Last time, we discussed how the “undue hardship” standard for discharging student loans in bankruptcy is difficult for many borrowers to meet. While you may not be able to discharge student loan debt in a bankruptcy, a bankruptcy may still provide help for your dire financial situation.
If you cannot discharge your student loans, a Chapter 7 or Chapter 13 may still prove useful in relieving you of some of your debt burden. While this won’t directly affect your student loan balances, the elimination or reduction of credit card debt or other types of debt could make paying those student loans more viable.
If you have substantial credit card debt and are paying $100 or more a month, and still not reducing those balances, with a bankruptcy, you could eliminate all of that debt and use that $100 in repayment of your student loans.
With a Chapter 7, you can discharge the majority of your unsecured debt, like that from credit cards. By eliminating these other debts, you may free up enough cash to begin to make real progress paying down your student loans.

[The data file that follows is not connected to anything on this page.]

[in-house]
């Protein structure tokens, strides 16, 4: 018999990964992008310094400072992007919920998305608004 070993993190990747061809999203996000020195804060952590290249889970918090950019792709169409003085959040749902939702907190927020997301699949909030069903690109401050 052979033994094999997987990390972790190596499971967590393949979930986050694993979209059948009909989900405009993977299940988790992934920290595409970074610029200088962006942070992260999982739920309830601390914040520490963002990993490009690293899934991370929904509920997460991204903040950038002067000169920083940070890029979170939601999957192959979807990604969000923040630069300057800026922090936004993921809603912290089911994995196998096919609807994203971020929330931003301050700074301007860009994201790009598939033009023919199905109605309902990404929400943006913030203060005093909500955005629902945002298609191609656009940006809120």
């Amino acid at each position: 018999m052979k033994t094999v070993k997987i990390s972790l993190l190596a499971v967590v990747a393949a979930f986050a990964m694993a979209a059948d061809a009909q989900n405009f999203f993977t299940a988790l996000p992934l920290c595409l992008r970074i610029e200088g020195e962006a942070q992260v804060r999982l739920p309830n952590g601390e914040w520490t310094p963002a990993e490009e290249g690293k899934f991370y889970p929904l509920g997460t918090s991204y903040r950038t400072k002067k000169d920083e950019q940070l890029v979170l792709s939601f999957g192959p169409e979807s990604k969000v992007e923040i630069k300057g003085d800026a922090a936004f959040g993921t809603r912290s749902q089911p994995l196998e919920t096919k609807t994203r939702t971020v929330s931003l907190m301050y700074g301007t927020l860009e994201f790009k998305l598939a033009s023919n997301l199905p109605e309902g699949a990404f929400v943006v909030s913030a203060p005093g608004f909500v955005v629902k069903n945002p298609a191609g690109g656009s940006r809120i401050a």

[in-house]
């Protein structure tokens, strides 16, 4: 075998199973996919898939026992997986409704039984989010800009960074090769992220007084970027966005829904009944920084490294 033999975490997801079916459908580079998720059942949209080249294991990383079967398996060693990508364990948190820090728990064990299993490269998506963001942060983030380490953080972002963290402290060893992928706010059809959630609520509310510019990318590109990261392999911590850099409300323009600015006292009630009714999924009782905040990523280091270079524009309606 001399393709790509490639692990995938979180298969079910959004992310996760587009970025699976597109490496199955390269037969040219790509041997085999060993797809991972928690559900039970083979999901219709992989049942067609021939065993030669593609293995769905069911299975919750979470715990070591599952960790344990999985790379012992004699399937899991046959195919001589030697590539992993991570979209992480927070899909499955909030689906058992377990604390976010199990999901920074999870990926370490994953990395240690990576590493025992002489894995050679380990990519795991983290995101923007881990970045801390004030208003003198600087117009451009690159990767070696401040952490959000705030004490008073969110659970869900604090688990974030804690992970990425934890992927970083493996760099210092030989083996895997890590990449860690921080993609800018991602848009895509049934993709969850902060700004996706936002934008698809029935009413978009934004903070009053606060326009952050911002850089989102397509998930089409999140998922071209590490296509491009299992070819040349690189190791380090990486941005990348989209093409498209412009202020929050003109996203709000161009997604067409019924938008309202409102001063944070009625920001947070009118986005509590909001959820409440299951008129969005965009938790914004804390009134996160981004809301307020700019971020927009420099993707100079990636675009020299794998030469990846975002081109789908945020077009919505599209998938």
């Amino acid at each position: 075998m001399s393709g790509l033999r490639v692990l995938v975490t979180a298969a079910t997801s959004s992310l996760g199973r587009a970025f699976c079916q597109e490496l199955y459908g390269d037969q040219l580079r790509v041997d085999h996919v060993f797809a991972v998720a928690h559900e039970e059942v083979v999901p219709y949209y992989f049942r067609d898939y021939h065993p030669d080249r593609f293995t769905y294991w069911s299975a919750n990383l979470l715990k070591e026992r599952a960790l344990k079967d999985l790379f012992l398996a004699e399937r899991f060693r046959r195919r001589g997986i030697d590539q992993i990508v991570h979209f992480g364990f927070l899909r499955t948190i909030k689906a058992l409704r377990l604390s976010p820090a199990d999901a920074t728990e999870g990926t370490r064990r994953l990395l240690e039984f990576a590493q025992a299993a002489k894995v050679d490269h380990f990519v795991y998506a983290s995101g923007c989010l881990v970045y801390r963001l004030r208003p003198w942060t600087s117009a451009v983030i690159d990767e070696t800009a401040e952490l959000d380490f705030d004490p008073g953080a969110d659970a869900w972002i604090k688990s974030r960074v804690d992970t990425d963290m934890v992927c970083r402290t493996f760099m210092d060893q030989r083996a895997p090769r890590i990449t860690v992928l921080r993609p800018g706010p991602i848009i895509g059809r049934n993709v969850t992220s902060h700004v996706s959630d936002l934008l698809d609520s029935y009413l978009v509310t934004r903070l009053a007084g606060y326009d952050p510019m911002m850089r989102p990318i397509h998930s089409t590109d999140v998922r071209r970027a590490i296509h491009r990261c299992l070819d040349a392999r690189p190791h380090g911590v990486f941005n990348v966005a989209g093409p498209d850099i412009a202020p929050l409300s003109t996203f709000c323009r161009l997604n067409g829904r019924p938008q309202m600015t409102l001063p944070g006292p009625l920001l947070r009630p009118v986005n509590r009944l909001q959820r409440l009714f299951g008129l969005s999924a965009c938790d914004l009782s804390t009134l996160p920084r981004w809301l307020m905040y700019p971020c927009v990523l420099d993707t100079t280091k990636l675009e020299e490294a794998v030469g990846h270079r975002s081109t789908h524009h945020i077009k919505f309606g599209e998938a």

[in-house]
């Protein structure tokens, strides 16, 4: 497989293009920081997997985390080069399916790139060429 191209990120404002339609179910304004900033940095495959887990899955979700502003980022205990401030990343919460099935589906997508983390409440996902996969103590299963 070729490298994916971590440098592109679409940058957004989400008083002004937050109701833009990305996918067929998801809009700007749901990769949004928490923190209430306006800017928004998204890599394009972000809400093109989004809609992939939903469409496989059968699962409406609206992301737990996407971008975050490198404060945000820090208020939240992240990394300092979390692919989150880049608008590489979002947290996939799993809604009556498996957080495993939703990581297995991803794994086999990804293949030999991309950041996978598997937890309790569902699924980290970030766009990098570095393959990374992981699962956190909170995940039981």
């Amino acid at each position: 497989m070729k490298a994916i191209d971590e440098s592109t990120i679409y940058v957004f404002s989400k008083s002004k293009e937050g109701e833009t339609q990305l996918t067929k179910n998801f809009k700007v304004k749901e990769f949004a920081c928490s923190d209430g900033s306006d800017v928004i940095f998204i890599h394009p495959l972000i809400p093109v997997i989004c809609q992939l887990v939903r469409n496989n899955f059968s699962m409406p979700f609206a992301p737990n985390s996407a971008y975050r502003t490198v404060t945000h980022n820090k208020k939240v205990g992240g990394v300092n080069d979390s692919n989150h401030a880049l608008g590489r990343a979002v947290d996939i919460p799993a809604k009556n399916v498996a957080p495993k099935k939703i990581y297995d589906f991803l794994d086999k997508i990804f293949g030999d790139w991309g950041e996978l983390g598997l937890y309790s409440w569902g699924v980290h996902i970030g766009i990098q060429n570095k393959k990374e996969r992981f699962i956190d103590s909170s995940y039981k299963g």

A Chapter 13, similarly, can eliminate or reduce much of your non-student loan debt, again enabling you to use money that would have been tied up with those debts to be focused on your student loan.
If you also have a mortgage, the Chapter 13 may also help your repay any mortgage arrears that have accumulated, which can help prevent a foreclosure.
Combinations of student loans with other debt can create a difficult financial situation, and before you give up, you should examine your options with the various types of bankruptcy filings that may enable you to dig out from under all of that debt.
The Huffington Post, “I’m Really Screwed With These FFEL PLUS Loans My Parents Took Out,” Steve Rhode, December 28, 2014